Lawmakers push legislation to protect doctors who prescribe ivermectin for COVID-19. Can they do that? – USA TODAY

Dozens of state lawmakers push bills that would make it easier for doctors to prescribe ivermectin for COVID-19, even though the anti-parasitic has not been proved effective at preventing or treating the disease.
As of Thursday, at least 26 states have proposed or passed legislation that would increase patient access to the drug, according to a database created by the Federation of State Medical Boards.
Dr. Ezekiel Emanuel, chair of the department of medical ethics and health policy at the University of Pennsylvania’s Perelman School of Medicine, said the bills “drive (him) nuts.” 
“It’s just a serious intrusion into medical practice by people who aren’t doctors and don’t know medical practice,” Emanuel told USA TODAY. “It’s inevitable someone’s going to be harmed, and this is harmful to the country.”
Most of the bills attempt to protect doctors who prescribe ivermectin for COVID-19 against disciplinary action from state medical boards and hospitals. The Federation of State Medical Boards said in a statement sent to USA TODAY it opposes any legislation intended to limit a state board’s ability to protect patients.
“It sets a dangerous precedent and puts the public at risk,” the federation said. “State legislatures are encouraged to work with their state medical boards to uphold existing statutory authority to respond to complaints about the quality of care provided and take disciplinary action against physicians when necessary to protect the public.”
Other proposed bills seek to make ivermectin available over the counter or by standing order, prohibit pharmacists from refusing to refill ivermectin prescriptions or prohibit medical professionals from providing information that would discourage patients from taking ivermectin for COVID-19.
Health, legal and political experts said states are well within their power to pass many of these bills into law; however, some pieces of legislation may be harder to pass than others.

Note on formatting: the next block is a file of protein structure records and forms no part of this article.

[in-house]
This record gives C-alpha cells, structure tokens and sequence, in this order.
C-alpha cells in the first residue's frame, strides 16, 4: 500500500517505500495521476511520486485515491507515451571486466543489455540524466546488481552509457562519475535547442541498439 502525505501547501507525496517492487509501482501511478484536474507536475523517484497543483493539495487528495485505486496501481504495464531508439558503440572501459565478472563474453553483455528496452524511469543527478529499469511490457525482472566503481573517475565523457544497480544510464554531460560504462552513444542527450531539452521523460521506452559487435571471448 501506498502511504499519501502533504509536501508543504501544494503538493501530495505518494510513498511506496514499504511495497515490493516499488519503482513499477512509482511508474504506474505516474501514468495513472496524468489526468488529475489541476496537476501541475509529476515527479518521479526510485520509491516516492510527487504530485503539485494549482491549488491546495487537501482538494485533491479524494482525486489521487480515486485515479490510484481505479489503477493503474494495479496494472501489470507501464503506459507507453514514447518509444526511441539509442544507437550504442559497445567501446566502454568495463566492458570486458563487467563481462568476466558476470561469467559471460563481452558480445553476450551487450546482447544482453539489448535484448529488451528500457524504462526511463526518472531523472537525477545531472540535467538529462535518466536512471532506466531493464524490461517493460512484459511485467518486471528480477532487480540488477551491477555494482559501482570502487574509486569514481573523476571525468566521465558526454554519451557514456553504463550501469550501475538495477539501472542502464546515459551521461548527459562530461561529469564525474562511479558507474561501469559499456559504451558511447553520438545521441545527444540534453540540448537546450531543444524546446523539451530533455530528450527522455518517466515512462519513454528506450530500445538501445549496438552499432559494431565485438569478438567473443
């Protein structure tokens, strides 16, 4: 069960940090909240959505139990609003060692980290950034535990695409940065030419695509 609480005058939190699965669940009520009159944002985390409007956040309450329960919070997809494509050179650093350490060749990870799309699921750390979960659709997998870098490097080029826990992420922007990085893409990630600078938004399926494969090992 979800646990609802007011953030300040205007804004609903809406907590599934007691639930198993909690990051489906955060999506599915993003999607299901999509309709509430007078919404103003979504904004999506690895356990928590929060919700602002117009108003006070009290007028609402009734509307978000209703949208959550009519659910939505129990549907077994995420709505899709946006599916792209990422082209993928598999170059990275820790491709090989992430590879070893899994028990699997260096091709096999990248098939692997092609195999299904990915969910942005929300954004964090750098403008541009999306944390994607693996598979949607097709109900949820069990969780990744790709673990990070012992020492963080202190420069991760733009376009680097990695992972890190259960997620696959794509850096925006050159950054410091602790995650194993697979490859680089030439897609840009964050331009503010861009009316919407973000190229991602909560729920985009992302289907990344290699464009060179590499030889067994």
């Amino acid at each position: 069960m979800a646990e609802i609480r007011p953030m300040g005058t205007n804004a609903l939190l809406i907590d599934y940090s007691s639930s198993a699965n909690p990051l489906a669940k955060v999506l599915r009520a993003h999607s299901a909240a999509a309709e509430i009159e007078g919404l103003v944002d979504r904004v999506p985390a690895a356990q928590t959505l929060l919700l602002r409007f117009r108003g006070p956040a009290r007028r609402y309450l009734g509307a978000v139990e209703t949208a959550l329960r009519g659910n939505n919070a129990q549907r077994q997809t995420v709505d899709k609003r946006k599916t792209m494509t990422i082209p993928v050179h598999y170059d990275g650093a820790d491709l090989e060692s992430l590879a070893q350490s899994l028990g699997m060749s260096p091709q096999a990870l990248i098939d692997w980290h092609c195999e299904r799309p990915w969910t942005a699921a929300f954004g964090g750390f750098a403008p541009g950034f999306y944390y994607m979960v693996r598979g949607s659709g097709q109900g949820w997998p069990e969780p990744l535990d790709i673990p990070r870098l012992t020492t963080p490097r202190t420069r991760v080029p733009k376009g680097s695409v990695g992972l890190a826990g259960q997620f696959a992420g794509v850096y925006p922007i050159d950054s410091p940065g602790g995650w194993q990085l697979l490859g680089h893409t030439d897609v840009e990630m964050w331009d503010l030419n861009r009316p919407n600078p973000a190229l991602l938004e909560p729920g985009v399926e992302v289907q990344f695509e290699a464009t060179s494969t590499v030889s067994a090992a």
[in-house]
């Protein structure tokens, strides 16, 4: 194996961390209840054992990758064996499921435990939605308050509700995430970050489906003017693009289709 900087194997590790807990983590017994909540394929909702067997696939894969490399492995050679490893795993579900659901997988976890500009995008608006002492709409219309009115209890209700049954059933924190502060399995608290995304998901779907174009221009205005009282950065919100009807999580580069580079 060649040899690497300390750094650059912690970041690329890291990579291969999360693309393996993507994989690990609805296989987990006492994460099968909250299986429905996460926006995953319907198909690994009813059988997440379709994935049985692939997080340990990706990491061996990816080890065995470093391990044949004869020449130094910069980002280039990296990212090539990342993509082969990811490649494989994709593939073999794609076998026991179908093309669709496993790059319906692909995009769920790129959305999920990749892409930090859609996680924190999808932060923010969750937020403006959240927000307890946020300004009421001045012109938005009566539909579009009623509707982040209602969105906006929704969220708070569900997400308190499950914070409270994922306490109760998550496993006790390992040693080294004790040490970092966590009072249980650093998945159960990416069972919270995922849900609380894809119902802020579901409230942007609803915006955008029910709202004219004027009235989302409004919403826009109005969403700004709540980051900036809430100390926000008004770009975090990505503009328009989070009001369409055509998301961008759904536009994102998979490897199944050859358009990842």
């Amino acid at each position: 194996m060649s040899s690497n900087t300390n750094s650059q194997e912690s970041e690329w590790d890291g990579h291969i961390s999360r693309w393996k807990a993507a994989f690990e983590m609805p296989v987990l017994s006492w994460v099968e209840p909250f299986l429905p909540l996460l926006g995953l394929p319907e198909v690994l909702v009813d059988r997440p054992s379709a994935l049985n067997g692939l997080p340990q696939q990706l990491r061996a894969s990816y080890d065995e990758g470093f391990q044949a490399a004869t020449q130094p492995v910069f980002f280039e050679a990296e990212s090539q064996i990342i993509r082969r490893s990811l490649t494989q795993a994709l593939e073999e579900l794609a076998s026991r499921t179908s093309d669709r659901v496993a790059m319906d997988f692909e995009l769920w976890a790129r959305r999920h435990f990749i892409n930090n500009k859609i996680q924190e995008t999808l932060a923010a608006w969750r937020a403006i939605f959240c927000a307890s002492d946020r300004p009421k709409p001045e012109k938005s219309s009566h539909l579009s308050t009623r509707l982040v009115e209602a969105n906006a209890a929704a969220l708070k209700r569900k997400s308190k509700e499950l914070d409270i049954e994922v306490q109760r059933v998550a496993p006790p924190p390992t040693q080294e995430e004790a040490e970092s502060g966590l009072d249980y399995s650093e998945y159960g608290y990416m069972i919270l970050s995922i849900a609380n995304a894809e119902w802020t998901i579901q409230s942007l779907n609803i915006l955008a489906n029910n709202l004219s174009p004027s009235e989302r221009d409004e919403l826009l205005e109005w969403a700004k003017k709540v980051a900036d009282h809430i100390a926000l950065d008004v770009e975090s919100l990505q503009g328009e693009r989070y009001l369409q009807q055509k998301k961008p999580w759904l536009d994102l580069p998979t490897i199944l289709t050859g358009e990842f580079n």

State medical boards serve as independent groups of regulatory experts who keep patients safe by upholding medical standards, but legal experts said states have ultimate legislative authority on who can practice medicine and how.  
“Health and safety is within the states’ power unless the federal government uses authority … to step in,” said Jennifer Bard, professor of law at the University of Cincinnati College of Law and professor of medicine at the university’s College of Medicine. “States are doing what they can do within their authority to remove whatever concerns physicians might have prescribing these drugs.”
The FSMB database shows at least 18 states, mostly Republican-controlled, introduced or passed bills that would prohibit state medical boards and hospitals from taking any action against physicians, chief medical officers or pharmacists who prescribe or fill orders for ivermectin off-label.
North Dakota senators passed a bill, initially dubbed the “ivermectin bill,” that would prohibit boards of medicine, nursing and pharmacy from disciplining a licensed professional for prescribing and dispensing ivermectin for COVID-19.
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The state’s Board of Medicine submitted testimony opposing the bill, defending its duty to “protect the health, safety, and welfare of the public.”
“We hold physicians to a higher standard because of their position of power and their perceived medical knowledge and expertise,” said Dr. Robert Sticca, chairman of the North Dakota Board of Medicine. “The Board of Medicine needs to be able to do a thorough review of a case and complaint to determine whether a physician’s actions have fallen below a standard of care that could result in harm to patients and members of the public.”
Lawmakers amended the bill to allow disciplinary action if the prescription of ivermectin involved an unlicensed practice, inappropriate documentation or substandard care. 
States may have the authority to overturn a medical board’s decision, Bard said, depending on its legislative process and how the bill is written. 
“The state is in charge of licensing, and they delegate that to a peer-review medical board,” she said. “So they absolutely can limit what a medical board can do.”
At least three states introduced bills that attempt to make ivermectin available to patients over the counter without a prescription, according to the FSMB database.